David Bruce: Create, Then Take a Break — Education

Education

• When Natalia Makarova was a young ballet dancer in the Soviet Union, she fell while rehearsing Cinderella, knocking the wind out of herself so badly that she couldn’t cry out although she had dislocated her shoulder. Later, as Antonina Ivanovna, the company masseuse, was putting her bones back in their proper place, young Natalia cried out. Her teacher, Natalia Mikhailovna Dudinskaya, a virtuoso dancer turned teacher, heard her, so she came in and talked to her, saying, “Don’t worry, everything will be all right. You’ll be on stage in three or four days. We, too, frequently danced in pain and hurt. It’s nothing. As you see, we made it.” This may seem callous, but later Ms. Makarova realized that her teacher was right. One of the things that she learned from Ms. Dudinskaya was how to “triumph over the body.”

• Zen master Busshin was once asked by a monk, “Do heaven and hell exist?” Busshin answered, “No.” Overhearing Busshin, some samurai, who were generous benefactors of the temple and who were amazed by his answer, asked him the same question: “Do heaven and hell exist?” This time Busshin answered, “Yes.” The samurai then asked Busshin why he was being contradictory. Busshin replied, “If I tell you there’s neither heaven nor hell, where would the alms come from?” By the way, Zuigan, the Chinese Zen master, used to wake up every morning and have this conversation with himself: “Master? … Yes, sir! … Be wide awake! … Yes, sir! … And from now on don’t let anyone deceive you! … Yes, sir! Yes, sir!”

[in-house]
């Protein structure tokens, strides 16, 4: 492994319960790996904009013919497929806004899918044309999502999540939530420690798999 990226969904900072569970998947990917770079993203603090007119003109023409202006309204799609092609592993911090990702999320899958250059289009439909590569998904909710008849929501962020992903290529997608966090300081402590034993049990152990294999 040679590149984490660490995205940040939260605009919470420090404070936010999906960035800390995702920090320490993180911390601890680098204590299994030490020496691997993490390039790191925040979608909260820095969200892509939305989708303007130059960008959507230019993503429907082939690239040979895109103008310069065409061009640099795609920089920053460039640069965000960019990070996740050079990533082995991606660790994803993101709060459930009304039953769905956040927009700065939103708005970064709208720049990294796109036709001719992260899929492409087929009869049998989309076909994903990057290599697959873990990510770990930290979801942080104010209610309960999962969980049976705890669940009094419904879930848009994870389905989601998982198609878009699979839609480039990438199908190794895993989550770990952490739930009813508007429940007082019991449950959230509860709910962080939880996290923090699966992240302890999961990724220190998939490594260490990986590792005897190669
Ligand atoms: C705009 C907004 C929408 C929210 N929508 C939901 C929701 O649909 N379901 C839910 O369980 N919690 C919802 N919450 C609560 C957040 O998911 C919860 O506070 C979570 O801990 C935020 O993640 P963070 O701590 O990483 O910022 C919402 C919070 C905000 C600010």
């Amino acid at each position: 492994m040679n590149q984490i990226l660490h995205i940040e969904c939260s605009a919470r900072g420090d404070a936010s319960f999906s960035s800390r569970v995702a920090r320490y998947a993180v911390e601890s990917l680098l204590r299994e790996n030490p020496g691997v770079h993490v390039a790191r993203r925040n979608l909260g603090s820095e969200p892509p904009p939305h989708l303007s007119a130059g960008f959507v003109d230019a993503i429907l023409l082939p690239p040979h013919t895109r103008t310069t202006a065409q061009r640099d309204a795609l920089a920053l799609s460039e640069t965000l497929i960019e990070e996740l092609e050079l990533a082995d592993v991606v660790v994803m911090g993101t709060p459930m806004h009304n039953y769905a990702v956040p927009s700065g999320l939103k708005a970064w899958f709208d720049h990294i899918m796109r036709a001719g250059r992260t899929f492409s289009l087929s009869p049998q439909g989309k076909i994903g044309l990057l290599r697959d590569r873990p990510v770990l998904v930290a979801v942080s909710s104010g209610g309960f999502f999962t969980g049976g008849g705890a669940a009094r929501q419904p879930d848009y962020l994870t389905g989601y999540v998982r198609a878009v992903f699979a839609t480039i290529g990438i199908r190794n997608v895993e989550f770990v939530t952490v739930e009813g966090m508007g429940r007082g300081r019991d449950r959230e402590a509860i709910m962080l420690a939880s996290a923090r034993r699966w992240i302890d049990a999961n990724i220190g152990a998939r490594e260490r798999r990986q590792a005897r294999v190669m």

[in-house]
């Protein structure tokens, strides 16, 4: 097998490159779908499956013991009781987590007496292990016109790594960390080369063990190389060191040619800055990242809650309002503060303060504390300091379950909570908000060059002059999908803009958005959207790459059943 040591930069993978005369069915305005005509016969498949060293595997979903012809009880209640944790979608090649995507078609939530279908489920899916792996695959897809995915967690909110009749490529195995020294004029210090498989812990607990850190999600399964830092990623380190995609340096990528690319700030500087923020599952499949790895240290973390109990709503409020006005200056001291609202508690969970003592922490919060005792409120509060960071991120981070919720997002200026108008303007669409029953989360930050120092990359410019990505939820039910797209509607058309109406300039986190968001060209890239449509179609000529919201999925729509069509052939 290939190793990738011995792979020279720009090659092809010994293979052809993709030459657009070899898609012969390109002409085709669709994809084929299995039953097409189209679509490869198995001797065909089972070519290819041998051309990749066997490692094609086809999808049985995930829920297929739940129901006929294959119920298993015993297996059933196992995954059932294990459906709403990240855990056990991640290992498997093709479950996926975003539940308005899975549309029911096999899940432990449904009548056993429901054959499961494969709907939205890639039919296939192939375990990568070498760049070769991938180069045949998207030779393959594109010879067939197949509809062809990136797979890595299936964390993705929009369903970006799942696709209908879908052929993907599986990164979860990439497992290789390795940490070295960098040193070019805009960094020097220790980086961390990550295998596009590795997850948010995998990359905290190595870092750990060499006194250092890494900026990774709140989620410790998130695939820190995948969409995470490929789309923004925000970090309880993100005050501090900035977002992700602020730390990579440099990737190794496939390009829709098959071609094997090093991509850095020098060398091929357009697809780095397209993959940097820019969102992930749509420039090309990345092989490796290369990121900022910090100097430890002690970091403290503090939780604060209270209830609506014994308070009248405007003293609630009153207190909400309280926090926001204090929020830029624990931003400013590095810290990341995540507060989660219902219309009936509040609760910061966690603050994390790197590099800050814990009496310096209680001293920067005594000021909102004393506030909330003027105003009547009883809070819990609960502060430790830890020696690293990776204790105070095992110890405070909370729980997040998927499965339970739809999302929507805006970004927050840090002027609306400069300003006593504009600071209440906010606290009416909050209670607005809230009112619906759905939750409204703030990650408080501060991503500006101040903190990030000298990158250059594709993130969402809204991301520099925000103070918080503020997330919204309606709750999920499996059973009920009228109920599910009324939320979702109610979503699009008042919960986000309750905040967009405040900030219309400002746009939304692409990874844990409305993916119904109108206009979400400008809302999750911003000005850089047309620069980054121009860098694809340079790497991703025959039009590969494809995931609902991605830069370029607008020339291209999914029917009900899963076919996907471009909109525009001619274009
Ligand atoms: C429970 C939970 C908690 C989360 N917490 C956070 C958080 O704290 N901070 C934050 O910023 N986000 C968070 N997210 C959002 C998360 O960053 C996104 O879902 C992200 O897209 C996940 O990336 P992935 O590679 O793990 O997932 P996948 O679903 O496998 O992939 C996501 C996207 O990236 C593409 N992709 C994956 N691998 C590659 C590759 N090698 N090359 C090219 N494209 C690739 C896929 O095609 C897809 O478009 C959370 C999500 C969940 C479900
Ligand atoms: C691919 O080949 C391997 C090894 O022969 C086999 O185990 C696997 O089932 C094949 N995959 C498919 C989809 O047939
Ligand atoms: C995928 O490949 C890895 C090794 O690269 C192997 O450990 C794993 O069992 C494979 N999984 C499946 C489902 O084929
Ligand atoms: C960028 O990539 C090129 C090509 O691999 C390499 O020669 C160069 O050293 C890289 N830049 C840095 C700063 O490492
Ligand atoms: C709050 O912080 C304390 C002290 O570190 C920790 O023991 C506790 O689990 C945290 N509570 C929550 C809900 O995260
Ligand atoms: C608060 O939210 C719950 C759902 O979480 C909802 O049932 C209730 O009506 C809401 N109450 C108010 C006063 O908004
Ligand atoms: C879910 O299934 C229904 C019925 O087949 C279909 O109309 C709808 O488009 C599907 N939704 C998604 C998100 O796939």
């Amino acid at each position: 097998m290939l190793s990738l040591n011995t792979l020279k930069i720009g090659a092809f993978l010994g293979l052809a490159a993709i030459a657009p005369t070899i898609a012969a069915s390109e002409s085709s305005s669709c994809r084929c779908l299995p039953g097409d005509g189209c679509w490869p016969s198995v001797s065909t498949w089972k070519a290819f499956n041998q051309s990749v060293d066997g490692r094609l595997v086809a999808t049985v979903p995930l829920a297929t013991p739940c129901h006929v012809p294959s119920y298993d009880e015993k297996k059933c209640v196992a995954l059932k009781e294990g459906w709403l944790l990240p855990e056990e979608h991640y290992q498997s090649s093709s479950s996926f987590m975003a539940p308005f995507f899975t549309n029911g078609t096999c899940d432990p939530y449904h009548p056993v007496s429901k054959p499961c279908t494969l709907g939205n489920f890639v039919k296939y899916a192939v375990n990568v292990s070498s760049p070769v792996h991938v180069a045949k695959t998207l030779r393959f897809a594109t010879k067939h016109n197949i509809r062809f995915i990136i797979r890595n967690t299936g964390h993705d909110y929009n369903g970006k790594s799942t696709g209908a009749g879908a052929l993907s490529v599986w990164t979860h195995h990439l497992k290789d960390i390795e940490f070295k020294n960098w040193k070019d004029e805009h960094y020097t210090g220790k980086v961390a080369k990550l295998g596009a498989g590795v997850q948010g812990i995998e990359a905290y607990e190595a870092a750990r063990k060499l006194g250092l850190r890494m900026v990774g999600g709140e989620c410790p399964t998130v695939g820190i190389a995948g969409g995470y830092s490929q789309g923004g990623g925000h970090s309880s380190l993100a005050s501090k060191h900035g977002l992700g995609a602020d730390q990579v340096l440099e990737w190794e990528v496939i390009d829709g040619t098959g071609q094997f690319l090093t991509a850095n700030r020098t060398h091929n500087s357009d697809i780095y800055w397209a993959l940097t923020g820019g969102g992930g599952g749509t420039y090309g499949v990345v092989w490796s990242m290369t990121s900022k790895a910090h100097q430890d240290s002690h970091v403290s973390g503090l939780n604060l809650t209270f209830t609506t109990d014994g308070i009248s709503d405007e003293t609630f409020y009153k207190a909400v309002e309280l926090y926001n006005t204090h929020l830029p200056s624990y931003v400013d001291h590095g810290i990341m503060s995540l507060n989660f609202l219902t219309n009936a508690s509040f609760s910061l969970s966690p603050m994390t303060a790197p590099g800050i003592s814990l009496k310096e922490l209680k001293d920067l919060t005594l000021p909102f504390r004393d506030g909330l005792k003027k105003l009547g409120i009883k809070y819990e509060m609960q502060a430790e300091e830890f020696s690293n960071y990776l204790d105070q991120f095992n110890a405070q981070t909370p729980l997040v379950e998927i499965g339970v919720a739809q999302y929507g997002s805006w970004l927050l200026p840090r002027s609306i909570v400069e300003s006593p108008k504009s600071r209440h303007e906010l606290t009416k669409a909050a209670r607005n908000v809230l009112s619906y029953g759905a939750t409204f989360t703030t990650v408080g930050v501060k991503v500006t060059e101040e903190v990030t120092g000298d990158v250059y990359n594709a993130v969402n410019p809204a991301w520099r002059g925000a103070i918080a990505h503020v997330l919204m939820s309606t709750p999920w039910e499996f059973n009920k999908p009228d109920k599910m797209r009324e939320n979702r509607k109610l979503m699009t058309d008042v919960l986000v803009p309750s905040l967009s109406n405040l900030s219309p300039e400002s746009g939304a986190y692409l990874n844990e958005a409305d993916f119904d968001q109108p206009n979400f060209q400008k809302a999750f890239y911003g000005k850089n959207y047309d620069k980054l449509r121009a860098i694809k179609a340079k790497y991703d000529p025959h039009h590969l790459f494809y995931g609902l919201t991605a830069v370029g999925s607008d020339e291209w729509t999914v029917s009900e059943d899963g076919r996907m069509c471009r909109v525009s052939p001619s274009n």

• Maestro Serge Koussevitzky had enormous control over the Boston Symphony Orchestra. He had the final say over who would be the guest conductors during his rare breaks, and he had final say over the programs they would conduct. Whenever a guest conductor submitted a program that included a work by Tchaikovsky, Maestro Koussevitzky would delete that work from the program—the only conductor allowed to perform Tchaikovsky with the Boston Symphony Orchestra was himself. By the way, maestro Koussevitzky, who was born in Russia, occasionally gave conducting classes, at one of which he made a famous remark: “Fine, fine, that’s awful.”

• White is the color of innocence. Someone just beginning to study a martial art wears a white belt. In time, and with much use, the belt becomes darker and darker, almost black. Later, with much more use, the belt frays and grows light in color again, signifying a return to innocence—something much prized in Zen. By the way, you can learn by teaching. This is well understood in the martial arts—the dojo, the place where the martial arts are taught and practiced, is known traditionally as the “Place of Enlightenment.” Also by the way, Bernie Bernheim began to study karate when he was 57. At the age of 61, he earned his black belt.

• Geoff Edwards, who now lives in Whangarei, New Zealand, was a 13-year-old student in London in 1953—when teachers were strict and often gave as punishment a whack with a cane on a student’s left hand. He remembers, “John Smith often got a whack. One day in a science lesson on gravity, John kept dropping things on the floor, laughing, and blaming gravity. The teacher, who was also our sports teacher, opened the window, grabbed Smith from his seat and dangled him head-first out of the second-storey window, holding him by the ankles. Then he shouted, ‘Now, Smith, do you understand the GRAVITY of the situation?’”

• As a teenager, future ballerina Patricia Bowman took lessons from the great choreographer Michel Fokine. She says that he taught in percentages. For example, she would hold her leg in a certain position, and he might say, “Your leg is only 35 percent. Could I have maybe 65?” Or he might say, “That’s very good, but could I have 100 percent?” By the way, dancers sometimes resort to odd ways of making money. Lar Lubovitch, a dancer and choreographer of note, worked early in his career as a go-go dancer at Trude Heller’s Greenwich Village nightclub. He danced on a narrow ledge and held onto a doorknob for balance.

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Copyright by Bruce D. Bruce; All Rights Reserved

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